My 6-year-old daughter has been complaining about a girl at school. She plays with her often, but lately, she has been frustrated with the way she cuts her off when she’s talking and dismisses her need for “space.” I’ve tried to give her tools to communicate her feelings, but the other night, as she was expressing the same concerns once again, I told her: “You know, you don’t have to be her friend.”
She went silent.
It’s such a simple fact, right? That in this short life, we don’t have to give our limited time and emotional energy to those who deplete us. And yet it’s something that I myself have only really learned in the past five years.
I want to teach my daughter that—despite all the “best friends forever” bracelets she keeps in her Caboodle—friendship is malleable. With any healthy relationship, you must keep checking in—not just with each other, but also yourself. But how do you explain this to a kid? Tina Roth-Eisenberg, founder of the popular design blog Swissmiss, asks her daughter this question. It’s one that I love. She tells Extraordinary Routines:
I’m really trying to make my kids aware of how people make you feel. After play dates I often ask my daughter, ‘How do you feel right now? Do you feel filled up, or do you feel empty?’ In the beginning she’d be like, ‘Mum, what are you asking me?’ But now she will come to me and say, ‘Mum I don’t feel filled up right now.’ It’s something that you really need to teach children, or at least it’s something that I wish I learnt earlier in life because I was in some really unhealthy friendships because I felt bad for someone or was feeling manipulated into friendship. I’m trying to have really good people in my life: I know I fill them up and they fill me up and we are happy for each other’s successes.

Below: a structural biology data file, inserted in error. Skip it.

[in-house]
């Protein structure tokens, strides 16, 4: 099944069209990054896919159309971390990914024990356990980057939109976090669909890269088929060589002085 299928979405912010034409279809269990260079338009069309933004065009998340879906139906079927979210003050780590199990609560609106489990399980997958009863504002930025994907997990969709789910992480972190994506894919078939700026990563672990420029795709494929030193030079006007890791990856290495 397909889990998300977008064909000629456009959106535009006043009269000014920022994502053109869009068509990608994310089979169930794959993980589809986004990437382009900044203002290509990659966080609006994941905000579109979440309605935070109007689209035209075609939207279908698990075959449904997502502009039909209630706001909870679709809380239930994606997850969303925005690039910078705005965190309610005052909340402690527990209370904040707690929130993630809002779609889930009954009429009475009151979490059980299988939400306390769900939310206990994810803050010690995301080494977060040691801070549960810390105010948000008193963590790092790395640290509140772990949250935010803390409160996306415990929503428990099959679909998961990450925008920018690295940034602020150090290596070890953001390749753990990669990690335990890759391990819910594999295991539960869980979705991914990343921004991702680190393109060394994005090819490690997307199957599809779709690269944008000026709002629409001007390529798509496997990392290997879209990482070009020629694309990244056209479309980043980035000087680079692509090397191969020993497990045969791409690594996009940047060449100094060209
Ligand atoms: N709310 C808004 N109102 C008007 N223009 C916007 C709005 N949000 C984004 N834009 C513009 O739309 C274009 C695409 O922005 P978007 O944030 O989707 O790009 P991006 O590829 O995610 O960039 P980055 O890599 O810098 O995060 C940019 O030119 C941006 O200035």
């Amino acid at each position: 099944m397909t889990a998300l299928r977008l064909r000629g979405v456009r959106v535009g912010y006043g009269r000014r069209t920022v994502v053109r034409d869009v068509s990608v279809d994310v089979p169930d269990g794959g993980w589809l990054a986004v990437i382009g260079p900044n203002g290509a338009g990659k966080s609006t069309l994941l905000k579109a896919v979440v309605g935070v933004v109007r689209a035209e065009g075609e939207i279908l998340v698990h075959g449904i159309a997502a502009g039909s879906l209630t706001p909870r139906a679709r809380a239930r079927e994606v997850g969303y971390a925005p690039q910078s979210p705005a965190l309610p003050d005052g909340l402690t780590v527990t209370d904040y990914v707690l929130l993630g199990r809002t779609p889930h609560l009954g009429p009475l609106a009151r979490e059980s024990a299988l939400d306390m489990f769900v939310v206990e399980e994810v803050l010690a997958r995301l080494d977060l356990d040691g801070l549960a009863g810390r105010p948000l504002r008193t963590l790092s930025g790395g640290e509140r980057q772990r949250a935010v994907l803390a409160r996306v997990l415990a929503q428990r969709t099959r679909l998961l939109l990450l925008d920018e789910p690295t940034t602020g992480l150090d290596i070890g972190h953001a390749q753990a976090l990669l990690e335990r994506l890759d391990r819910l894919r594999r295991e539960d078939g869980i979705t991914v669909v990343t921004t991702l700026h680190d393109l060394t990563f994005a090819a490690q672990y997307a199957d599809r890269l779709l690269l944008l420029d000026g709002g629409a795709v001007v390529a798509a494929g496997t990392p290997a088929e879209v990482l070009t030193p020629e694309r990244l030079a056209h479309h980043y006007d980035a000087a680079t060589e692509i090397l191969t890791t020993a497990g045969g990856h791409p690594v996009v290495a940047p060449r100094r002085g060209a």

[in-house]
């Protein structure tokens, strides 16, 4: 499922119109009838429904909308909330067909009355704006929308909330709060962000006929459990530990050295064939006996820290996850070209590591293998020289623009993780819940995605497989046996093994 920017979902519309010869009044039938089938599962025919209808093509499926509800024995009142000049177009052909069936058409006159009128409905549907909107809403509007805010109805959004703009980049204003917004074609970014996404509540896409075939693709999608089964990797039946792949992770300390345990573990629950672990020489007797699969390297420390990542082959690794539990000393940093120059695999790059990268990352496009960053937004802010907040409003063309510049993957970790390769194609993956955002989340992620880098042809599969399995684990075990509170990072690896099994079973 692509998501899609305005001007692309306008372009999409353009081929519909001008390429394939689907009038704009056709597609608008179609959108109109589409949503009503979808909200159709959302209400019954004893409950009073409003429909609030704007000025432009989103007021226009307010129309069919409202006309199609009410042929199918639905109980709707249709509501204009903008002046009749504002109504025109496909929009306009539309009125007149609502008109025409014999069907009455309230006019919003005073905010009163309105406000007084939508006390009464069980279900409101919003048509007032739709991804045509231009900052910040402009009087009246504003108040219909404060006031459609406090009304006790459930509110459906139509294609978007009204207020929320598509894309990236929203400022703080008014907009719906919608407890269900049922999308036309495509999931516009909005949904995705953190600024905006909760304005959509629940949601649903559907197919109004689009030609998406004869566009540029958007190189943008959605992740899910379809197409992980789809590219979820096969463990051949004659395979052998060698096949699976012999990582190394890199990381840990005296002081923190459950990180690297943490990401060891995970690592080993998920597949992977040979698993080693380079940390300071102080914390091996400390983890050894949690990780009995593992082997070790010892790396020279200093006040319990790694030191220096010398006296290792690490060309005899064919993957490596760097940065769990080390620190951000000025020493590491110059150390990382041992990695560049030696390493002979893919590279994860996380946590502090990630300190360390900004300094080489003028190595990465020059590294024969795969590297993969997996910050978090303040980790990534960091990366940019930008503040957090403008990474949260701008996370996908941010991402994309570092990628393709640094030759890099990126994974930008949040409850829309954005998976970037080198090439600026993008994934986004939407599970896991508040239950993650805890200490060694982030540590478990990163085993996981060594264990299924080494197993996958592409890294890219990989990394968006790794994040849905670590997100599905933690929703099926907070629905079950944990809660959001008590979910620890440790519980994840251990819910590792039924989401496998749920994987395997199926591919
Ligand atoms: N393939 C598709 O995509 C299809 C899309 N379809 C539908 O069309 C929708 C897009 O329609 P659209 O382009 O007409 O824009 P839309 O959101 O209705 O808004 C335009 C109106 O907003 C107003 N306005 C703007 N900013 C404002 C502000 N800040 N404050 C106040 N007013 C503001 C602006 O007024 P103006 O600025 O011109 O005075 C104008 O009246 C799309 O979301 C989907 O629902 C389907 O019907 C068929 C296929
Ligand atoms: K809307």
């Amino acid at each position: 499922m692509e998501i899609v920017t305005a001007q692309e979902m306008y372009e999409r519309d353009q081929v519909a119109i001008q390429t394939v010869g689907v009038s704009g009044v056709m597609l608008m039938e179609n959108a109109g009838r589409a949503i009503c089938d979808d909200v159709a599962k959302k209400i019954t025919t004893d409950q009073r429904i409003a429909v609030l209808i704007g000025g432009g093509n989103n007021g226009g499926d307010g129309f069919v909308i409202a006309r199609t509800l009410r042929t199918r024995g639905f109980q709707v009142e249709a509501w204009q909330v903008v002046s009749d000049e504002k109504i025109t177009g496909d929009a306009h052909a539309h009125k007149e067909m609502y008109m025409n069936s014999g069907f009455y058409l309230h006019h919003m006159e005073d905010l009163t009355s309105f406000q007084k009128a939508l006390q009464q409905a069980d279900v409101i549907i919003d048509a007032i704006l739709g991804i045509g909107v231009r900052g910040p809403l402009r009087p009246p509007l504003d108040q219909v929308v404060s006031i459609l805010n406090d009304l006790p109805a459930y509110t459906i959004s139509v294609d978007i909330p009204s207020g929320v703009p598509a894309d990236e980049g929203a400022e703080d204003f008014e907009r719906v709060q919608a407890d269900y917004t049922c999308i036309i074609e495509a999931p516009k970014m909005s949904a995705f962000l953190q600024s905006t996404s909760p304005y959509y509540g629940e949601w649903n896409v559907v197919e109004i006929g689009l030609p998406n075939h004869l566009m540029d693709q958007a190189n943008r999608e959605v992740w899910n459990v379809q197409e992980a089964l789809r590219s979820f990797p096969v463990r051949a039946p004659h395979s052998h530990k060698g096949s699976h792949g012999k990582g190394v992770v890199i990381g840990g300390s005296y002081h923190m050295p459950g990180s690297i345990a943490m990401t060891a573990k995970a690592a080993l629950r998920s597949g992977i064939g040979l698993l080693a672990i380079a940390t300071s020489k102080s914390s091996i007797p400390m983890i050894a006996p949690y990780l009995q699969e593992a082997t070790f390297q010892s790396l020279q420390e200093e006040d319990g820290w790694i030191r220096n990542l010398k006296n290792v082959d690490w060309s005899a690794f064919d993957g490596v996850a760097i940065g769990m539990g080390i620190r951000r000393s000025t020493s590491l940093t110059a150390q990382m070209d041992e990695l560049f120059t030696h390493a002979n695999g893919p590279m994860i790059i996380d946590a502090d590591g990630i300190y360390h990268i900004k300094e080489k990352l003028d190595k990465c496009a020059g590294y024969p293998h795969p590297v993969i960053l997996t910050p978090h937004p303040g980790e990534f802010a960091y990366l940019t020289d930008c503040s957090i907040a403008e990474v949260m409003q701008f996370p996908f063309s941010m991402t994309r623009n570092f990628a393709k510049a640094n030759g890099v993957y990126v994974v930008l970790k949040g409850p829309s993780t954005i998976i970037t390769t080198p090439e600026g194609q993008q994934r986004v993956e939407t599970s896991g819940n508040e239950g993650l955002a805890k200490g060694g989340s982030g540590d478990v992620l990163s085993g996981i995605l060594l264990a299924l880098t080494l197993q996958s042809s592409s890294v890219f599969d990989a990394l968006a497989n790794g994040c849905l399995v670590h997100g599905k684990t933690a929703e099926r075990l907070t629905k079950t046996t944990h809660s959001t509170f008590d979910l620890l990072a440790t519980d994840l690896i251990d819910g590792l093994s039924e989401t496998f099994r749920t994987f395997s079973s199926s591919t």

(I know that as an adult, the answer to this question can be jarring. Maybe that childhood friend, the one who you spent every summer with in high school, the one whose family took you in when things were rough at home ... no longer fills you up. That’s okay. You can be kind to them and love them from afar. And maybe there’s a woman in your neighborhood that you hardly know but every time you see her, you have a conversation that energizes you. It’s scary thing to ask if she wants to grab coffee sometime, but having her as a friend might just be everything.)
With young kids, you can kind of tell when they’re filled up—they’re giggly and themselves. But with older kids and teens, it’s harder. That’s why this question is even more important for them. “Do you feel filled up, or do you feel empty?” Ask them enough times, and they’ll start asking it themselves, creating a circle that is full of people who lift them higher.